Under the hood is a 3.0-liter V-6 engine cranking out 264 horsepower and 222 pound-feet of torque, which is more than enough to keep the Terrain ahead of traffic while towing 3,500 pounds. There is a base model with a 2.4-liter, four-cylinder engine cranking out just 182 horsepower and an anemic172 pound-feet of torque. While the smaller engine is adequate, the base model Terrain is sluggish when accelerating, the engine strains at highway speeds, struggles going uphill, and tows just 1,500 pounds – a ton less than its bigger brother.

The difference in price, at about $1,500, is relatively low for similarly equipped vehicles. There is a greater difference in fuel economy, however. The four-cylinder Terrain gets an EPA estimated 22 miles per gallon in city driving and 32 MPG  on the highway, while the six-cylinder model gets 17 miles per gallon on city streets and 25 on the highways. Both models feature a six-speed, smooth-shifting, automatic transmission

The interior has its strengths and weaknesses. It is extremely pleasing to look at. and designed for functionality.

But the décor is heavy on plastic which, on the doors, can look cheap in what is otherwise an upscale vehicle. The test models did not have navigation systems – something motorists might expect in this price range – but it does provide GM’s OnStar communications system which provides turn-by-turn directions. While that is a workable system, you are listening to a robot speaking from thousands of miles away telling you where to go and, since there is no map to look at, you haven’t a clue as to where you are. For some motorists, a map is a needless distraction and being told where to go works just fine.  For those who need more, a navigation system with a 7-inch touch-activated screen is available for about $2,100.

The Terrain does have an easy to use Bluetooth cell phone connection, however, with the sound emanating from the eight Pioneer speakers. The Terrain is heavily baffled, keeping out wind and roadside noises regardless of speed and enabling the sound system to envelope the passenger cabin with in a moving wave of music. The standard system comes with XM satellite radio, a single disc CD player, a USB port, both iPod and MP3 connections,  and a 10 GB hard drive to store your music or video library.  There is also an option for a rear seat DVD system with two separately controlled screens.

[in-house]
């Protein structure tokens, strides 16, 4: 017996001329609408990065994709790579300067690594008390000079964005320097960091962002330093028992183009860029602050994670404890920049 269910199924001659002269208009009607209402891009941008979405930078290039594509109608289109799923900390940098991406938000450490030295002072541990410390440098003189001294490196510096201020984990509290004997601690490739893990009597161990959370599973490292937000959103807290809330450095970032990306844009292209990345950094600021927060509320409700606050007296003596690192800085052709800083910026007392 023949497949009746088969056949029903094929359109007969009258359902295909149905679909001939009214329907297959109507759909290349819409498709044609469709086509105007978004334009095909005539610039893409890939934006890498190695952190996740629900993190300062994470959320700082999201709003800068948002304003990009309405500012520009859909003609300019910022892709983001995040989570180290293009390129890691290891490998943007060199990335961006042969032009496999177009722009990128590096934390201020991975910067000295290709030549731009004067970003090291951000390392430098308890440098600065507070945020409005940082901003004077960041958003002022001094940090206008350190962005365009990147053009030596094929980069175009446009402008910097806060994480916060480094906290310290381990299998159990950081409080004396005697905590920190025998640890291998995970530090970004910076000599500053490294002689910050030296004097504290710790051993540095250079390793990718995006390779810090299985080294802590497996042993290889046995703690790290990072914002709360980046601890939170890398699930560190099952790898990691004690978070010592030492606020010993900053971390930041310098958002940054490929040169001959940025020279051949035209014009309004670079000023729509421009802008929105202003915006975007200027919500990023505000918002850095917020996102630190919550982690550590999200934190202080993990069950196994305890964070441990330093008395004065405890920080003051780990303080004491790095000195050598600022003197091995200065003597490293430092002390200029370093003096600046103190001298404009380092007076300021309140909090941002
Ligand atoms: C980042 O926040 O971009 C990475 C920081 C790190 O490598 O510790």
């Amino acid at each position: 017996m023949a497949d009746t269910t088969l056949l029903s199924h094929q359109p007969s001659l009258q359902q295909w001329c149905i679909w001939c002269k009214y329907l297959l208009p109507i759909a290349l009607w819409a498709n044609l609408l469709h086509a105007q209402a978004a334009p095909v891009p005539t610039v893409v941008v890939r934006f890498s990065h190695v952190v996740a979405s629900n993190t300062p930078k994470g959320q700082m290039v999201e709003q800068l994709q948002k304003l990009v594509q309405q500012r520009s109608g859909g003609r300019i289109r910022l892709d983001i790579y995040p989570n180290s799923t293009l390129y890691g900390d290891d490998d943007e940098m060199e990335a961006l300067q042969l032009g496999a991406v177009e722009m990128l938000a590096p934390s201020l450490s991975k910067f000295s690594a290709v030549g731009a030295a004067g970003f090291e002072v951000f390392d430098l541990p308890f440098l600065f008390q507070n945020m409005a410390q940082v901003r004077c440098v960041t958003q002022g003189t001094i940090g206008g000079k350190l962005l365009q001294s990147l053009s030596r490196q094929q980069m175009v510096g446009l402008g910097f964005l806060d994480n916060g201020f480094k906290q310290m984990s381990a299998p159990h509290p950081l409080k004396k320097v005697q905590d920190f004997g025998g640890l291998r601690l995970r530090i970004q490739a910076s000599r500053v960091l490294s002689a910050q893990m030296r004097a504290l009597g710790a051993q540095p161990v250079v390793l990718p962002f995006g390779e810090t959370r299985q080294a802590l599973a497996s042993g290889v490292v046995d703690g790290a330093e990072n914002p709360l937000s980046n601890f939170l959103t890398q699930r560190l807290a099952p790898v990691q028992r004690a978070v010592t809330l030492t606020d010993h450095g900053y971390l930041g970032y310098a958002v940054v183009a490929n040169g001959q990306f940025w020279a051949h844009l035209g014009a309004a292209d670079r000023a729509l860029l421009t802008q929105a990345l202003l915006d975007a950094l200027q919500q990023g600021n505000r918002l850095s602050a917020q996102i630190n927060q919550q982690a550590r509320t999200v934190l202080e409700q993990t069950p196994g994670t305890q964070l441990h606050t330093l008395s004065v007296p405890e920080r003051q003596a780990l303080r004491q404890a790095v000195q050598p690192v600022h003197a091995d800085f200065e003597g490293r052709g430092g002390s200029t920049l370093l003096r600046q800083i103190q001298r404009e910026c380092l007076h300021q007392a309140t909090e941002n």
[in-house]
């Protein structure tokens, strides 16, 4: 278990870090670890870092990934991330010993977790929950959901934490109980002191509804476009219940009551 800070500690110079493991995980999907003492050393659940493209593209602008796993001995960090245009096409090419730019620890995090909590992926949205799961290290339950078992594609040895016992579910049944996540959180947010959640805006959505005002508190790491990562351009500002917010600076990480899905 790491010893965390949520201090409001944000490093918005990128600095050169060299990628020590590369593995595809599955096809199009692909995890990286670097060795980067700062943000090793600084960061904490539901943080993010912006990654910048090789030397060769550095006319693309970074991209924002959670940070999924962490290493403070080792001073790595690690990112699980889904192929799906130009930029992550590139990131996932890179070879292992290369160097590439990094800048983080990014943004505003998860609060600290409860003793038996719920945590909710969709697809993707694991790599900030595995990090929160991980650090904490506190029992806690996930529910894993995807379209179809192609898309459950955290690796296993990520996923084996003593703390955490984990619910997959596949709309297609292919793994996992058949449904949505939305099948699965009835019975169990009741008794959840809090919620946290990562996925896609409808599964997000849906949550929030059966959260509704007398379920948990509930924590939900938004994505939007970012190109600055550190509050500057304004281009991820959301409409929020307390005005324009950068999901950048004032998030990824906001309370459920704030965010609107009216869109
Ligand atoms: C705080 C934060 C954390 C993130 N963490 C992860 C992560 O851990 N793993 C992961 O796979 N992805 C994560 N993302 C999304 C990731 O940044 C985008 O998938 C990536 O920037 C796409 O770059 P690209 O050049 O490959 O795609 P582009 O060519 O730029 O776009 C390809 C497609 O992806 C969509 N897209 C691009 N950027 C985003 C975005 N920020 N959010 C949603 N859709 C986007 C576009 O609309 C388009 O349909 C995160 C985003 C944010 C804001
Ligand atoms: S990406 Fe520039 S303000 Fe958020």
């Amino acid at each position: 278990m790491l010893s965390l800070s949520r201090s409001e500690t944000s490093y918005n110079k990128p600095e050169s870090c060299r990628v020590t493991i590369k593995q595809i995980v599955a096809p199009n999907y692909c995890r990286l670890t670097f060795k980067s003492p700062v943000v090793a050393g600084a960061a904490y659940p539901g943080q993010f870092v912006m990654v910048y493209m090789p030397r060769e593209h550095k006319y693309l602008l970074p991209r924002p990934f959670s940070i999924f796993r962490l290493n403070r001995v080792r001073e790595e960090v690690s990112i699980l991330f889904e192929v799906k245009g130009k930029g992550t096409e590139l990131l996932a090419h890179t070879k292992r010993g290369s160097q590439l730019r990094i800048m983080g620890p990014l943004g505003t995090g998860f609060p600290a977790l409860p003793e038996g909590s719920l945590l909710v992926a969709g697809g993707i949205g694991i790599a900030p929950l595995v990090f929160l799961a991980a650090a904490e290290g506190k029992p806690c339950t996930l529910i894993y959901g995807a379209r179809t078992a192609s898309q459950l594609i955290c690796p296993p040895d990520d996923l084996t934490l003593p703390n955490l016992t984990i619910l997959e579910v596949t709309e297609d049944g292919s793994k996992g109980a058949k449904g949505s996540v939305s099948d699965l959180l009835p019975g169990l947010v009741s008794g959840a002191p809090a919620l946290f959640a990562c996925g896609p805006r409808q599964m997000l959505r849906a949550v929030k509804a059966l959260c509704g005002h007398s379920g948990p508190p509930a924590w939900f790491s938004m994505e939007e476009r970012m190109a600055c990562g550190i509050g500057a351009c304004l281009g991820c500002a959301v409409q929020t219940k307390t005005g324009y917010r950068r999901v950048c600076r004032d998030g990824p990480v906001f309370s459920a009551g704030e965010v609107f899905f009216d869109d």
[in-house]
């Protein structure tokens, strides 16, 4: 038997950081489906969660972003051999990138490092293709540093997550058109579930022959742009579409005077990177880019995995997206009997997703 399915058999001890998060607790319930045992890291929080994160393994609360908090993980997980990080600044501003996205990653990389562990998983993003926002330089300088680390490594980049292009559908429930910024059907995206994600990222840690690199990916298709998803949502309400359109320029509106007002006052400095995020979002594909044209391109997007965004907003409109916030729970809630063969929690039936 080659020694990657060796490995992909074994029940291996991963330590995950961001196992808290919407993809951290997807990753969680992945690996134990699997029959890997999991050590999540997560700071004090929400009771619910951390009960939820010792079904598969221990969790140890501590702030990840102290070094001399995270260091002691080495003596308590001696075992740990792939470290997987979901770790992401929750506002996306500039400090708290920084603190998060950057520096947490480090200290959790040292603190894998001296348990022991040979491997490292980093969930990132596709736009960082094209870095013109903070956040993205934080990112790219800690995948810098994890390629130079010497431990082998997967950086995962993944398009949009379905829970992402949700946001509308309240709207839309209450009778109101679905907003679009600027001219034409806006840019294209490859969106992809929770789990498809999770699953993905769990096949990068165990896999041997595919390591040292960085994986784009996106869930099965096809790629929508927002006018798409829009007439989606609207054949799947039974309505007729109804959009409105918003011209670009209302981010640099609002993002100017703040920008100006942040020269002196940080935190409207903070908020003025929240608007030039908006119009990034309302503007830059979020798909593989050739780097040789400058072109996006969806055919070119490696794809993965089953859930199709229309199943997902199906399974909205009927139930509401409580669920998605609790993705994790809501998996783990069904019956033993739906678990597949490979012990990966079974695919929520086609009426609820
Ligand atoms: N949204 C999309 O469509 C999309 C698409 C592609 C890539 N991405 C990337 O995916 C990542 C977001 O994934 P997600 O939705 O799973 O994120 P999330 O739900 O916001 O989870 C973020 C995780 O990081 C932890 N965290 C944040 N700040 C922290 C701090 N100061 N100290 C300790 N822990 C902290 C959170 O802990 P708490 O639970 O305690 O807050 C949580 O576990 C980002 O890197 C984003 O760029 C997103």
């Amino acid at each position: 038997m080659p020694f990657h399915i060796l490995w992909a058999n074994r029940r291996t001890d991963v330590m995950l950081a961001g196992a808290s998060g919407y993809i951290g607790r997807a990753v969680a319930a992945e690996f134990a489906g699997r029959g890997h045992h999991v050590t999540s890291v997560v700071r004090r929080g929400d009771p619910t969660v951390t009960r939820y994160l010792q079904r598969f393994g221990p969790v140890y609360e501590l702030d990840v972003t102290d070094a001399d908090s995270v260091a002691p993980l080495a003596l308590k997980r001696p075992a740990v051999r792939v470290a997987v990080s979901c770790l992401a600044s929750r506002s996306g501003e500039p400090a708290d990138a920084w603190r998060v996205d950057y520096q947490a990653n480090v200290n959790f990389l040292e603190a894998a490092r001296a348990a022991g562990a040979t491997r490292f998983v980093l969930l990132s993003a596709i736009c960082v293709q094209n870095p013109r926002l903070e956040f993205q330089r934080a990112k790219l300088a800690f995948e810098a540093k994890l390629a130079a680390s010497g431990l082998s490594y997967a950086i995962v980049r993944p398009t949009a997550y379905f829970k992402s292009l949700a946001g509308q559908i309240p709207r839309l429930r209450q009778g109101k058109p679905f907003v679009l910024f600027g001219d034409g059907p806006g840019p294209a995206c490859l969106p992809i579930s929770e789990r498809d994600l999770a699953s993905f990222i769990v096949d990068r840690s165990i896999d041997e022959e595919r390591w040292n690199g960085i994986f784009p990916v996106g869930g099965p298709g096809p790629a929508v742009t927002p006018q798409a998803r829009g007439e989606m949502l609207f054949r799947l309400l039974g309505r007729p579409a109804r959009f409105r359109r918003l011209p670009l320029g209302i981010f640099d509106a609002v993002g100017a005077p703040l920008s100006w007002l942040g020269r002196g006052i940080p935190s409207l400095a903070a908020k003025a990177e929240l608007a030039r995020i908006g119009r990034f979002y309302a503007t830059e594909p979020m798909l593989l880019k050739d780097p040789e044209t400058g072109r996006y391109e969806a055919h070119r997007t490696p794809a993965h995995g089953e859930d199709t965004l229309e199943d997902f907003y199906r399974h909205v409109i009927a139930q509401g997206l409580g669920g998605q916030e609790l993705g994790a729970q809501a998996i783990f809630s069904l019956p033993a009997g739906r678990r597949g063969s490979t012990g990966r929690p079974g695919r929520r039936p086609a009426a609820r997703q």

There is ample leg room in the back for the average six-footer. But if the passenger is in the NBA, the rear seats are built on rails and can slide back another eight inches. The mobile leather seats are a useful innovation whether one is transporting extra cargo or extra large friends.

The small SUV segment is a tough market to crack. But the late entry Terrain sold nearly 100,000 in the first six months of this year, an indication that a lot of motorists like the way in rolls.

2010 GMC Terrain SLT -1

Front Wheel Drive

MSRP:                                                                                   $31,775

EPAMileage: 17 MPG City                                                  25 MPG Highway

Towing Capacity:                                                                   3,500 Pounds

Performance / Safety:

3.0-Liter DOHC, cast aluminum V-6 engine producing 264 horsepower and  222 pound/feet of torque; 6-speed automatic transmission; independent front and rear suspension; power front and rear vented disc brakes; anti-lock braking system; 18-inch aluminum wheels; stability and traction control; fog lamps; backup camera;  dual frontal airbags; side impact & head curtain airbags.

Interior / Comfort:

AM/FM/XM satellite radio; CD player; USB port; 10 GB hard drive and Pioneer sound system with 8 speakers; Bluetooth  and OnStar communications systems; leather wrapped, tilt & telescoping steering wheel with fingertip audio, phone & cruise controls; heated front seats; folding, sliding, & reclining rear seats with 60/40 split; power sunroof; power liftgate; roof rack.